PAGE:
Down To Earth brings you the top environmental cases heard in the Supreme Court, the high courts and the National Green Tribunal
The National Green Tribunal directed the state of Uttarakhand to pay environmental compensation of Rs 200 crore over sewage mismanagement. The amount will be used exclusively for sewage and solid waste management.
The tribunal considered the gap in sewage generation and treatment of about 60 million litres per day, a gap in solid waste of about 252.65 tonnes per day of unprocessed waste and 1.57 million tonnes of legacy waste to calculate the fine.
The court May 11, 2023 accepted the request of the chief secretary of the administration to ensure the availability of the compensation money instead of the NGT. The money will be transferred to a separate ring-fenced account within one month and will be used as per the chief secretary's directions.
The tribunal also took note of the unique problems of states like Uttarakhand and perhaps other hill states (like the North East ones, Jammu & Kashmir and Himachal Pradesh) for the management of sewage and solid waste.
The Union Ministry of Urban Development, the National Mission for Clean Ganga, the Department of Drinking Water and Sanitation and the Central Pollution Control Board need to provide safe sewage and solid waste management methods to suit the climatic and topographical conditions, added the NGT order.
Unauthorised muck dumping sites that came up while constructing a 12 kilometre road from Itharna to Kukhai in districts Tehri Garhwal and Dehradun, Uttarakhand should be immediately closed down, directed the NGT, May 10, 2023.
Trees should be planted at these sites and it should be ensured that no such unauthorised dumping sites come up in future, the order said. Compliance with conditions for the diversion of forest land and other environmental norms also needs to be ensured.
The NGT was hearing about the matter of unscientific waste dumping during the construction of a road. Waste was dumped in Jakhan river, which is a tributary to river Ganga, thereby forming a temporary lake near Shambhuwala village.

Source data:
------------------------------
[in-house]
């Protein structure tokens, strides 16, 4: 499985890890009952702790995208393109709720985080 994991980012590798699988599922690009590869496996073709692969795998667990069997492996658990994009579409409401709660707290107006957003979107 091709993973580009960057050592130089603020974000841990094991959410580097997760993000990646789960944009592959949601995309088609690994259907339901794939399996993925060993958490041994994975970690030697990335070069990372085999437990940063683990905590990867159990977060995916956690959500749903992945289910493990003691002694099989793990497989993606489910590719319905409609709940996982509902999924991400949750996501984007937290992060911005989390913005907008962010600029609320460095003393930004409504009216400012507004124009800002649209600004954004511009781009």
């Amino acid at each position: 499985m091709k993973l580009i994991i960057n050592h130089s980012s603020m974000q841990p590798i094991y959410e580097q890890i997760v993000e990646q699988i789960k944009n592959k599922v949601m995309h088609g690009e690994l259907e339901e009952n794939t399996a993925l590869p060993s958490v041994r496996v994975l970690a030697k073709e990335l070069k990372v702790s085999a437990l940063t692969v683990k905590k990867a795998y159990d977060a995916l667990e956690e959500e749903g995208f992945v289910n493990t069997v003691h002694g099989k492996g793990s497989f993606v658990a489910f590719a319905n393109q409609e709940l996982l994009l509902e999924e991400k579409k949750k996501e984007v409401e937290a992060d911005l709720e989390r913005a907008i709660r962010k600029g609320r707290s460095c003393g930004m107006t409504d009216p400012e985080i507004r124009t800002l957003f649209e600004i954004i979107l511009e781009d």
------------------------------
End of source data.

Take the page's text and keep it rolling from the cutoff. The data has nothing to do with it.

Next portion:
The report of a joint committee comprising of Uttarakhand Pollution Control Board (UKPCB), divisional forest officer (DFO), Dehradun and district magistrate, Dehradun dated March 18, 2023, acknowledged the violations and also the formation of a lake due to dumping of waste.
The report said 27 trees were damaged by muck dumping, for which compensation of Rs 50,000 has been recovered. It added that four unauthorised dumping zones were set up, which also resulted in further damage to the trees in the area.
Environmental violations have been noted from the report and remedial action needs to be taken, the NGT said.
The NGT directed thermal power plants, coal mining units, stone crushers and railway siding management in Singrauli in Madhya Pradesh and Sonbhadra in Uttar Pradesh to take necessary preventive and remedial measures to control air pollution.
These measures included controlling dust emissions while transporting coal and fly ash during industrial operations. Fly ash handling and utilisation must follow laid down procedures, the May 10, 2023 order said.
In case of violations, statutory regulators must close such units until compliance. Further, accountability has to be fixed for past violations. The measures taken by Uttar Pradesh Pollution Control Board so far are inadequate, the tribunal said.
There is no report about remedial action by the Madhya Pradesh Pollution Control Board, noted the NGT.
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